332 F2d 783 Beeler v. H Crouse

332 F.2d 783

John T. O. BEELER, Appellant,
Sherman H. CROUSE, Warden, Kansas State Penitentiary,
Lansing, Kansas, Appellee.

No. 7614.

United States Court of Appeals Tenth Circuit.

June 5, 1964.

L. William Schmidt, Jr., Denver, Colo., for appellant.

Robert J. Lewis, Jr., Asst. Atty. Gen. of Kansas, Topeka, Kan. (William M. Ferguson, Atty. Gen., and Arthur E. Palmer, Asst. Atty. Gen., Topeka, Kan., on the brief), for appellee.

Before MURRAH, Chief Judge, and PICKETT and LEWIS, Circuit Judges.



John T. O. Beeler is confined in the Kansas State Penitentiary at Lansing, Kansas, where is he serving a sentence of not less than ten years nor more than twenty-one years for first degree robbery. His petition for a writ of habeas corpus alleged that he is unlawfully held because his plea of guilty upon which he was sentenced was obtained through threats, coercion and physical abuse. This is an appeal from a judgment denying the writ and remanding the prisoner to the custody of the respondent warden.


The petitioner was present at the hearing on the petition and testified that when he was arrested after trying to avoid officers, one of them struck him on the neck with a pistol. He also testified that after being taken to the police headquarters at Kansas City, Kansas he was struck and threatened by officers, including his step-father, who was a deputy sheriff. There was testimony by other witnesses that when he was later observed his face was swollen. The officers testified that petitioner was not threatened or abused in any manner except by his step-father and that this occurred after the petitioner had admitted his part in a robbery. The officers who were present testified that when the step-father appeared he cursed petitioner and struck him several times about the face with his open hand, and that he was immediately restrained and removed from the room. Beeler admitted that he did not advise his attorney about this alleged abuse when arraigned, nor did he advise the court that his plea of guilty was the result of mistreatment.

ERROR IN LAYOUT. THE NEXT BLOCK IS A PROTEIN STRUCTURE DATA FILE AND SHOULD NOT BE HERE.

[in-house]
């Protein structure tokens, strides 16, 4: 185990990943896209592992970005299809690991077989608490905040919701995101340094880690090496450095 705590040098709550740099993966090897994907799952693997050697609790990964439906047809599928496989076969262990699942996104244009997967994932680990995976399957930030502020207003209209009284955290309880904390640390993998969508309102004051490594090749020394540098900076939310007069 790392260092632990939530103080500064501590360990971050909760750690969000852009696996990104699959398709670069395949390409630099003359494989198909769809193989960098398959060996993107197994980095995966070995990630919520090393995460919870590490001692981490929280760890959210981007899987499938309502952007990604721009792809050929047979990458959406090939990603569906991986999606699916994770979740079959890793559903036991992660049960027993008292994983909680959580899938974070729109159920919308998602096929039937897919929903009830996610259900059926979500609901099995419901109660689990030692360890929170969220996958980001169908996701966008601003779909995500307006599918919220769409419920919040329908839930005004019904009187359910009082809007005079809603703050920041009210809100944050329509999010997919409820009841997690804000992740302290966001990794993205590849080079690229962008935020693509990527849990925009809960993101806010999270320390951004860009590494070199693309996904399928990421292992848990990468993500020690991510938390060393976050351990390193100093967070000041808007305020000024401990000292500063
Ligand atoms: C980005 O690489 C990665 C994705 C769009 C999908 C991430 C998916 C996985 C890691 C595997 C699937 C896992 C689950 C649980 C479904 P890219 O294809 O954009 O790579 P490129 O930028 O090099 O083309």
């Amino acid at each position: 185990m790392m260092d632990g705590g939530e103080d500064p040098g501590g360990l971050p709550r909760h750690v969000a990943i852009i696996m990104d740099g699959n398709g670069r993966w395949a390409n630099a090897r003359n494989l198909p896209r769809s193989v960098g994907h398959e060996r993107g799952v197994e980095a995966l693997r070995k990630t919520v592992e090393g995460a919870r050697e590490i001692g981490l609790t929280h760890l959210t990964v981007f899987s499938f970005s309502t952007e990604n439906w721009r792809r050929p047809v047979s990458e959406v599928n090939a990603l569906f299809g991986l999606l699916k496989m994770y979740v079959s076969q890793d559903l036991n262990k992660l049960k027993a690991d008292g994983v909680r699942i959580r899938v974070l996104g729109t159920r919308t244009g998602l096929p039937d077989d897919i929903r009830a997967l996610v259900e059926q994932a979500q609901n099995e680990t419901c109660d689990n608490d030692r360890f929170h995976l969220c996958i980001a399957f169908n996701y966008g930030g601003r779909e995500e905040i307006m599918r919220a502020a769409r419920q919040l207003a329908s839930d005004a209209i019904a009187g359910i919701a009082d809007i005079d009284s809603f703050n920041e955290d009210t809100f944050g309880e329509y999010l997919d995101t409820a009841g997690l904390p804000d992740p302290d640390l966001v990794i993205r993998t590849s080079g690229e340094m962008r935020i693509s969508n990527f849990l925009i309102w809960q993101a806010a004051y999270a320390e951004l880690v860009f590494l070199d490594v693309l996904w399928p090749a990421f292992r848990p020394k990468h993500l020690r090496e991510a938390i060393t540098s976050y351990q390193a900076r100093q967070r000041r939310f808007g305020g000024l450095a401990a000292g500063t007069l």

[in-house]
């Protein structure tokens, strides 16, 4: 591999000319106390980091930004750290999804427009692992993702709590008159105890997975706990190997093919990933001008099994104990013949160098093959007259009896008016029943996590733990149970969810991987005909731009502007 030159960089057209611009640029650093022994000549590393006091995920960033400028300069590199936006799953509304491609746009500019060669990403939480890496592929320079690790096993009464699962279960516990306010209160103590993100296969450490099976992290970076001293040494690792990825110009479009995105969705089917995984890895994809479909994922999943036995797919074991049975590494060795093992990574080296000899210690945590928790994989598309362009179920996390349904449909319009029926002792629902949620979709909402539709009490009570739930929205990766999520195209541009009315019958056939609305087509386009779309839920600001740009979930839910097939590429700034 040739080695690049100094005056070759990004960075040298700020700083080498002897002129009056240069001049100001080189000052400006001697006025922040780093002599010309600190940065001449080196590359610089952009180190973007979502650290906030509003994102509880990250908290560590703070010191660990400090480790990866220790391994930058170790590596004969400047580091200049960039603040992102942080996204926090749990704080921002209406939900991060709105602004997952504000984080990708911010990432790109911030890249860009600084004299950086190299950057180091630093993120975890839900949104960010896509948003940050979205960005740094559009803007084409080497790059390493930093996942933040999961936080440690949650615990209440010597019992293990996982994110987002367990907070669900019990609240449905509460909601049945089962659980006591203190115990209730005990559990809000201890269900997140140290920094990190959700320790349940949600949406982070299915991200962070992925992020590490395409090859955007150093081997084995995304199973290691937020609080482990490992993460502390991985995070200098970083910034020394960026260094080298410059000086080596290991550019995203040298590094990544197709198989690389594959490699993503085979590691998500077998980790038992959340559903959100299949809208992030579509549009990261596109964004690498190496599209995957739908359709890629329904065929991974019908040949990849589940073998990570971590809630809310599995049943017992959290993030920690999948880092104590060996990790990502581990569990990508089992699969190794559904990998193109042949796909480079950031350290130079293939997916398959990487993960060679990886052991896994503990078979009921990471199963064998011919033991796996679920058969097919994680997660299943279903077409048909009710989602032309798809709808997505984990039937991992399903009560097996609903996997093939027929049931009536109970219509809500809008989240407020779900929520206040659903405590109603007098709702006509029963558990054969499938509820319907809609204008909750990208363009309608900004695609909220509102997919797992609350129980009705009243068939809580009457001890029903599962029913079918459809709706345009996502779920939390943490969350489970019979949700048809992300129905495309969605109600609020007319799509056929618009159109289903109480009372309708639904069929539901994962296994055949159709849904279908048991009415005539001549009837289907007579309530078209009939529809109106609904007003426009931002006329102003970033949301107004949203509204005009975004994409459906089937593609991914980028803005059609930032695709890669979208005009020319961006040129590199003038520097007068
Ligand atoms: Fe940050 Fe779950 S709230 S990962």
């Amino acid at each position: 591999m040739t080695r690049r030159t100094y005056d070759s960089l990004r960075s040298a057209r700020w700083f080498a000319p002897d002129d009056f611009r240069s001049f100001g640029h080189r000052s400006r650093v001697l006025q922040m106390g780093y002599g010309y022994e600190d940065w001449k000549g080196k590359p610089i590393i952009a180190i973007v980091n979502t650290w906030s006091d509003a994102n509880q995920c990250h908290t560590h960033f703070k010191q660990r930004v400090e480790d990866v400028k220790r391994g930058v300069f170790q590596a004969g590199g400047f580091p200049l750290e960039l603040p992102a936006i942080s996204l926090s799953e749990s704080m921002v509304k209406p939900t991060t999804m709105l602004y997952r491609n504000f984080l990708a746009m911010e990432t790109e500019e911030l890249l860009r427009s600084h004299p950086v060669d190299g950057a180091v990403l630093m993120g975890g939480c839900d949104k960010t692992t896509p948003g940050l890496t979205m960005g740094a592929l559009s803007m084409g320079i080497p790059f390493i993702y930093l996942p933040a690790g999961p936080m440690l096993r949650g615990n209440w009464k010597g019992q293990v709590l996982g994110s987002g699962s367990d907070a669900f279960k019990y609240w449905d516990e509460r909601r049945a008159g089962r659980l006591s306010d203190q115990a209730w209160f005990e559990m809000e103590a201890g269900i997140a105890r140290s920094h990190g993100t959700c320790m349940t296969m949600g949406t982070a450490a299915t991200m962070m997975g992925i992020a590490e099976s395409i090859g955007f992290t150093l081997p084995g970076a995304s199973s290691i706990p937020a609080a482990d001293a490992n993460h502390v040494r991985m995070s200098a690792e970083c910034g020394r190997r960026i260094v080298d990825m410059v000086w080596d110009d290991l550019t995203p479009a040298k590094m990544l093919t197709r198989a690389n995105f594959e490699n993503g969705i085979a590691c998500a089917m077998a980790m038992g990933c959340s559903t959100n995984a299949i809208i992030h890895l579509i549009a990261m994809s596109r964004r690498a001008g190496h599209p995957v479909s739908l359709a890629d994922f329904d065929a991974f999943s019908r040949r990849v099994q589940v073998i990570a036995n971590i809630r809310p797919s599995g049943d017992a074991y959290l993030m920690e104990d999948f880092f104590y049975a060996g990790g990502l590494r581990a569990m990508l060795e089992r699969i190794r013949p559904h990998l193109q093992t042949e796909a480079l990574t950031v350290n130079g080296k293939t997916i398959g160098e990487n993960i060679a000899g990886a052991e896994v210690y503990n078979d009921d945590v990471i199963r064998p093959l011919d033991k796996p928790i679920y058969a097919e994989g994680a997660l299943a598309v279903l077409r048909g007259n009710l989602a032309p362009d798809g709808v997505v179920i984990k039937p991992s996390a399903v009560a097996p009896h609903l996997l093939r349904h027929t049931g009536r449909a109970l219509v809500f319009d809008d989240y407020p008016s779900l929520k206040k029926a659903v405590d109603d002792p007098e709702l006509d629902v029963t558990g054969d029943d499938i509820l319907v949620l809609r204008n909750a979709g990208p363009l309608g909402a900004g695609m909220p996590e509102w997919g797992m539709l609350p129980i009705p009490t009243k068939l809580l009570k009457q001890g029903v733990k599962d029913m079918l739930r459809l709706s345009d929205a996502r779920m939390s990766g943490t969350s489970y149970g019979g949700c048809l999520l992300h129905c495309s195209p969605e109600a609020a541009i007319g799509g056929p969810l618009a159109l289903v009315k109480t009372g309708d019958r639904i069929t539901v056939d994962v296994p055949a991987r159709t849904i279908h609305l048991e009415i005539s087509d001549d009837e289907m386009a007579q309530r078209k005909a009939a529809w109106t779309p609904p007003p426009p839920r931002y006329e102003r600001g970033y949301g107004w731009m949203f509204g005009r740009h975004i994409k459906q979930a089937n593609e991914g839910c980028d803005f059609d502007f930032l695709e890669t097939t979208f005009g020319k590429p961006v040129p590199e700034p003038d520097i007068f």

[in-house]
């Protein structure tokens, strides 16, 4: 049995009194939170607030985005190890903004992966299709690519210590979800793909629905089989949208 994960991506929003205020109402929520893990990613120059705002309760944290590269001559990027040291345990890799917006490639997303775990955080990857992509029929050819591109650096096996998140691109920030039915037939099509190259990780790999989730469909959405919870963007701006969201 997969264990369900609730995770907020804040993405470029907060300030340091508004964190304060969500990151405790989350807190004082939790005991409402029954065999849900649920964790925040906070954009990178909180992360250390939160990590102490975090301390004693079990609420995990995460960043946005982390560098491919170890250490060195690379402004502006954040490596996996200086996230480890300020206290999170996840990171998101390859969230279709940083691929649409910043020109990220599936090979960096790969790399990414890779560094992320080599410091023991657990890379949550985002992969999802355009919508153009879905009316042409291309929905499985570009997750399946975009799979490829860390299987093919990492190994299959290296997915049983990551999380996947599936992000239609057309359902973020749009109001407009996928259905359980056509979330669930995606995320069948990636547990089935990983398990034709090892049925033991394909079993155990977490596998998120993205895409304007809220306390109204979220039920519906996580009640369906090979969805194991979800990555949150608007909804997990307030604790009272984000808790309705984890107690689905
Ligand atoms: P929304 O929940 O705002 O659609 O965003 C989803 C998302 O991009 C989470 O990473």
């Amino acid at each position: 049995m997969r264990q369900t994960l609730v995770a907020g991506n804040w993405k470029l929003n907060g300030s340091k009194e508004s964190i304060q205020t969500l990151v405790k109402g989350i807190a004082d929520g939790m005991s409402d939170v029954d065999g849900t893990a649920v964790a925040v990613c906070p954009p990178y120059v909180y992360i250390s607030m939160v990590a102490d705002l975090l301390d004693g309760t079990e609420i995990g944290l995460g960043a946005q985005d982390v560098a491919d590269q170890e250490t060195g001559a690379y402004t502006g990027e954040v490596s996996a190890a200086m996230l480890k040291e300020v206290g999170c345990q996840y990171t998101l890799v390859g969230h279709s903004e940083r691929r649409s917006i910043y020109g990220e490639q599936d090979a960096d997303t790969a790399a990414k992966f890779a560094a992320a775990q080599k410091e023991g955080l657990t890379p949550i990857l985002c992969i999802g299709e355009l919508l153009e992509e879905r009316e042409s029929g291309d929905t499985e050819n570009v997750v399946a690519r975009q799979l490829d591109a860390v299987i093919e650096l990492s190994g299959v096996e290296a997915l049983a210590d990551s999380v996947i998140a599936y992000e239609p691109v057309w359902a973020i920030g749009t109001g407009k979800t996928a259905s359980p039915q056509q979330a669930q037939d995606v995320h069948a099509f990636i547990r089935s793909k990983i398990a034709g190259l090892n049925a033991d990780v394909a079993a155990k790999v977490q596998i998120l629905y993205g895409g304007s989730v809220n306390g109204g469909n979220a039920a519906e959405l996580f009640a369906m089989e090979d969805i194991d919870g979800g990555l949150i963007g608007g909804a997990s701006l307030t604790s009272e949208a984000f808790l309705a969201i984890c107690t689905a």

Habeas corpus is a civil proceeding and the burden is upon the petitioner to show by a preponderance of the evidence that he is entitled to relief. Teague v. Looney, 10 Cir., 268 F.2d 506, and cases cited.


Findings of the trial court upon conflicting evidence will not be disturbed on appeal unless clearly erroneous. Fed.R.Civ.P. Rule 52(a); Devins v. Crouse, 10 Cir., 319 F.2d 62; Raisin v. Hunter, 10 Cir., 167 F.2d 742. The evidence presented at the hearing before the trial court sufficiently supports the findings.


Other assignments of error have been considered and found to be without merit.